4. Susan Dicklitch. The Elusive Promise of NGO's | Heck | Uganda ...

    African Journals Online (AJOL)

    Susan Dicklitch. The Elusive Promise of NGO's. Simon Heck. Full Text: EMAIL FULL TEXT EMAIL FULL TEXT · DOWNLOAD FULL TEXT DOWNLOAD FULL TEXT · http://dx.doi.org/10.4314/uj.v46i1.23044 · AJOL African Journals Online. HOW TO USE AJOL... for Researchers · for Librarians · for Authors · FAQ's · More about ...

  5. Automatic Phrase Continuation from Guitar and Bass guitar Melodies

    DEFF Research Database (Denmark)

    Cherla, Srikanth; Purwins, Hendrik; Marchini, Marco

    2013-01-01

    is generated by clustering pitch values at multiple similarity thresholds. The Variance Ratio Criterion is then used to select the appropriate clustering levels in the hierarchy. Note onsets are aligned with beats, considering the estimated meter of the melody, to create a sequence of symbols that represent...... the rhythm in terms of onsets/rests and the metrical locations of their occurrence. A joint representation based on the cross-product of the pitch cluster indices and metrical locations is used to train the prediction model - the variable-length Markov chain. The melodies generated by the model were...

  6. A Wavelet-Based Approach to Pattern Discovery in Melodies

    DEFF Research Database (Denmark)

    2016-01-01

    : discovering themes and sections in the JKU Patterns Development Database and determining the parent compositions of excerpts from J. S. Bach’s Two-Part Inventions (BWV 772–786). The results indicate that the new approach performs well at finding noticeable and/or important patterns in melodies...

  7. Melody Retrieval and Classification Using Biologically-Inspired Techniques

    NARCIS (Netherlands)

    Bountouridis, D.; Brown, Dan; Koops, Hendrik Vincent; Wiering, F.; Veltkamp, R.C.

    2017-01-01

    Retrieval and classification are at the center of Music Information Retrieval research. Both tasks rely on a method to assess the similarity between two music documents. In the context of symbolically encoded melodies, pairwise alignment via dynamic programming has been the most widely used method.

  8. Harmonic factors in the perception of tonal melodies

    NARCIS (Netherlands)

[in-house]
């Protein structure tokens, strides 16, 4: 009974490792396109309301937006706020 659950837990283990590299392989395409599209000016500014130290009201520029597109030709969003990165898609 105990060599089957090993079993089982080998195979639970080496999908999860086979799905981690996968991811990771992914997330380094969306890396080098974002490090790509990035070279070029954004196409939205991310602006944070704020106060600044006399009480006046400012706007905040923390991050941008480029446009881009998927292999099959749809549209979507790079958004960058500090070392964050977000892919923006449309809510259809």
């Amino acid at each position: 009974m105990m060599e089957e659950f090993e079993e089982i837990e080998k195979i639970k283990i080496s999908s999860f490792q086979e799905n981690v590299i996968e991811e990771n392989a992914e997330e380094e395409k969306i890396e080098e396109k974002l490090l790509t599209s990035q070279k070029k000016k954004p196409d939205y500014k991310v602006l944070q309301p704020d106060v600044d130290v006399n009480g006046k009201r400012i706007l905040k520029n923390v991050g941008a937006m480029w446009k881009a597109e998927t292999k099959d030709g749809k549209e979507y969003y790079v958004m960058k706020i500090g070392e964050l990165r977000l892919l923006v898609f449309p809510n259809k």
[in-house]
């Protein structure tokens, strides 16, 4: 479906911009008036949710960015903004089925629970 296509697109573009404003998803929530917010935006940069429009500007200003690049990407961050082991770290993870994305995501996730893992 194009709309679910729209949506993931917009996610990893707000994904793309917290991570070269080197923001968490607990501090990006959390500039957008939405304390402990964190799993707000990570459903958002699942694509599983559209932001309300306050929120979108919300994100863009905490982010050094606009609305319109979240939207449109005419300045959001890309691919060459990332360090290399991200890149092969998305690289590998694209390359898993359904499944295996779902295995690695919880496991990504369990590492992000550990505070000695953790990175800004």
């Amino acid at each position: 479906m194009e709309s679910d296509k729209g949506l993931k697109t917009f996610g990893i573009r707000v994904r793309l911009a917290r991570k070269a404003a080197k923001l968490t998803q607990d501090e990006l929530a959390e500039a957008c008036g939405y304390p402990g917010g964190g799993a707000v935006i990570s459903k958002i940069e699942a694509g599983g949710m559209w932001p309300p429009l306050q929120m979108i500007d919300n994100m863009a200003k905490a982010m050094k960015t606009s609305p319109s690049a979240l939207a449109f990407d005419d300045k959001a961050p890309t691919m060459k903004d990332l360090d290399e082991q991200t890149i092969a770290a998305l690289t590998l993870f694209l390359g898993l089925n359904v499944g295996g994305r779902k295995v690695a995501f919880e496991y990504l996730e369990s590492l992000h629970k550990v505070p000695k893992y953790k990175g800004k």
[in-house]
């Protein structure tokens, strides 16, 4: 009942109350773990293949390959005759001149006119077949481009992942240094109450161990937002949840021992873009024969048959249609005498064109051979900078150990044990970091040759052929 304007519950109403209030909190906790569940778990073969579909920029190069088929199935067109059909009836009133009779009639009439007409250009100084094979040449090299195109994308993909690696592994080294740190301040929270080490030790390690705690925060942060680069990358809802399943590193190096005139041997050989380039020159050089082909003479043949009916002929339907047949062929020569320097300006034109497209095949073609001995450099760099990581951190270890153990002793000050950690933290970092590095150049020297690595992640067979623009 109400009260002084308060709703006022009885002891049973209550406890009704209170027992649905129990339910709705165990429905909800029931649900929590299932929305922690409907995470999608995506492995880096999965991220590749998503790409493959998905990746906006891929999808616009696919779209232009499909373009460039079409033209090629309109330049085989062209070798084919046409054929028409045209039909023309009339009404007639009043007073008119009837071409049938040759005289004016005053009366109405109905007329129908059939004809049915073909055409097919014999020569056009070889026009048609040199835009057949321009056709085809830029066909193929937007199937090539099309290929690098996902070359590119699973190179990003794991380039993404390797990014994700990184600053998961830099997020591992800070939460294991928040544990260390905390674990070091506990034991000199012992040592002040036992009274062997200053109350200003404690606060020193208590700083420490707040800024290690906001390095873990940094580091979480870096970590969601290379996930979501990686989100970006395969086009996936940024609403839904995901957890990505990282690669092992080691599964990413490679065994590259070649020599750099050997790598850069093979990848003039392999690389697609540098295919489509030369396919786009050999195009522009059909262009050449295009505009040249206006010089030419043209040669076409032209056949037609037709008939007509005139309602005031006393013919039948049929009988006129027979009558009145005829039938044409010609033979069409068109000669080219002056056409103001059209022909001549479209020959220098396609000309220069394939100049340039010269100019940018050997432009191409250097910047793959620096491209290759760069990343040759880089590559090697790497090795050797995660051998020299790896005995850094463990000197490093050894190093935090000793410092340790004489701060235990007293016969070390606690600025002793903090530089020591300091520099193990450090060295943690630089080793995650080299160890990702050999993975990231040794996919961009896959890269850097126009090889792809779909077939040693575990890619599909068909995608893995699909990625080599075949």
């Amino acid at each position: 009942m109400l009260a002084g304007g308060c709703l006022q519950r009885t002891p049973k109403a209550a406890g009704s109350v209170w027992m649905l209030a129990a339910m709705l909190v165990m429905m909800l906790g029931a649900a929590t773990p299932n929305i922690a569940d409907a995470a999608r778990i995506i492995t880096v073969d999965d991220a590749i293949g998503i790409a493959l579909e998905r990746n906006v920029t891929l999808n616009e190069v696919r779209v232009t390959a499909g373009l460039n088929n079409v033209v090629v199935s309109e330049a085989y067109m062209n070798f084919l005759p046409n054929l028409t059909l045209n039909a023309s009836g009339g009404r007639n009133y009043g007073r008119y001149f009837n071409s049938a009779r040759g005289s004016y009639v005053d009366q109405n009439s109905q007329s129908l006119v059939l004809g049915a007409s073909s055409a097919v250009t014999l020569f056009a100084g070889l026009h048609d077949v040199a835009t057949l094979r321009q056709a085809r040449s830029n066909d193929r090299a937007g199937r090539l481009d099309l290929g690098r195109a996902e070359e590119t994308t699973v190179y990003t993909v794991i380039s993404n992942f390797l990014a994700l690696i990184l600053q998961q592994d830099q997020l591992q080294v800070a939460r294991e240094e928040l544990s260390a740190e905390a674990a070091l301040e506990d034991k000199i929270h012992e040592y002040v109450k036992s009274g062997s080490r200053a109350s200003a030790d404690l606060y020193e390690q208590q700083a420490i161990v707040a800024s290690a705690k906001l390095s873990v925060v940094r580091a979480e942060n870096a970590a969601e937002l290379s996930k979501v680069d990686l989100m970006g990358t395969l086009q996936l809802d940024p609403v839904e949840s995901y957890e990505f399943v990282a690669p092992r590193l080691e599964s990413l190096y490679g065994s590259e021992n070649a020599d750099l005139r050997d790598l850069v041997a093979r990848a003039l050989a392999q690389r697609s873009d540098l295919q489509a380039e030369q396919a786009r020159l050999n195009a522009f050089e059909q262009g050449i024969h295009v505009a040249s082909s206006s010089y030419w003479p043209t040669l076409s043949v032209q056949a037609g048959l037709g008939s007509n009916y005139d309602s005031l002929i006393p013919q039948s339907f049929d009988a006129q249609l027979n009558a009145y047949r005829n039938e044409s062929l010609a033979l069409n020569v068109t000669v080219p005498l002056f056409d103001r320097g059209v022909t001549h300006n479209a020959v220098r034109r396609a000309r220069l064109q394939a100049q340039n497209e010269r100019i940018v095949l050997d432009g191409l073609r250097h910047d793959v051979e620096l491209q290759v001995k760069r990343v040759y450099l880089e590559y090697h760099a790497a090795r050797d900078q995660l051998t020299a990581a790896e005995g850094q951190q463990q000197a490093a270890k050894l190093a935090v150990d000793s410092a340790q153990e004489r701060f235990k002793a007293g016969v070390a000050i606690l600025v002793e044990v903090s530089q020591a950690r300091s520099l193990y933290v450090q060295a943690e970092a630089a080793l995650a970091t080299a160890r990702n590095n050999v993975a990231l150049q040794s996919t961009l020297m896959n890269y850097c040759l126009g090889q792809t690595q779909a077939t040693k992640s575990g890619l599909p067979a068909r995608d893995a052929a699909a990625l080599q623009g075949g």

Povel, D.J.L.; Jansen, E.L.

    2002-01-01

    By common assumption, the first step in processing a tonal melody consists in setting up the appropriate metrical and harmonic frames required for the mental representation of the sequence of tones. Focusing on the generation of a harmonic frame, this study aims (a) to discover the factors that

  9. TEST REPORT OF MOBILE SOURCE EMISSIONS CONTROL DEVICES DONALDSON COMPANY INC.SERIES 6000 DISEL OXIDATION CATALYST MUFFLER AND SPIRACLE CLOSED CRANKCASE FILTRATION SYSTEM

    Science.gov (United States)

    This report is on testing of a Donaldson Corp. catalytic muffler and closed crankcase filtration system for diesel trucks. It verified the emissions for these systems using low sufur and ultra low sulfur fuel.

  10. TEST REPORT OF MOBILE SOURCE EMISSIONS CONTROL DEVICES DONALDSON COMPANY INC.SERIES 6100 DIESEL OXIDATION CATALYST MUFFLER AND SPIRACLE CLOSED CRANKCASE FILTRATION SYSTEM

    Science.gov (United States)

    This report is on an environmental verification of the emissions characteristics of a Donaldson Corp. catalytic muffler and catalyic crankcase emissions control. It was found the systems reduced emissions.

  11. ETV-DRAFT TEST REPORT OF MOBILE SOURCE EMISSIONS CONTROL DEVICES DONALDSON COMPANY,INC. SERIES 6100 DIESEL OXIDATION CATALYST MUFFLER

    Science.gov (United States)

    This report reflects verification testing of a catalytic muffler for diesel trucks. Produced by Donaldson Corp., it was tested on low sulfur and ultra low sulfur fuel, and shown to have reduced emissions.

  12. Words and melody are intertwined in perception of sung words: EEG and behavioral evidence.

    Directory of Open Access Journals (Sweden)

    Reyna L Gordon

    Full Text Available Language and music, two of the most unique human cognitive abilities, are combined in song, rendering it an ecological model for comparing speech and music cognition. The present study was designed to determine whether words and melodies in song are processed interactively or independently, and to examine the influence of attention on the processing of words and melodies in song. Event-Related brain Potentials (ERPs and behavioral data were recorded while non-musicians listened to pairs of sung words (prime and target presented in four experimental conditions: same word, same melody; same word, different melody; different word, same melody; different word, different melody. Participants were asked to attend to either the words or the melody, and to perform a same/different task. In both attentional tasks, different word targets elicited an N400 component, as predicted based on previous results. Most interestingly, different melodies (sung with the same word elicited an N400 component followed by a late positive component. Finally, ERP and behavioral data converged in showing interactions between the linguistic and melodic dimensions of sung words. The finding that the N400 effect, a well-established marker of semantic processing, was modulated by musical melody in song suggests that variations in musical features affect word processing in sung language. Implications of the interactions between words and melody are discussed in light of evidence for shared neural processing resources between the phonological/semantic aspects of language and the melodic/harmonic aspects of music.

  13. Higgs at 3.5 seconds into the melody

    CERN Multimedia

    Antonella Del Rosso

    2012-01-01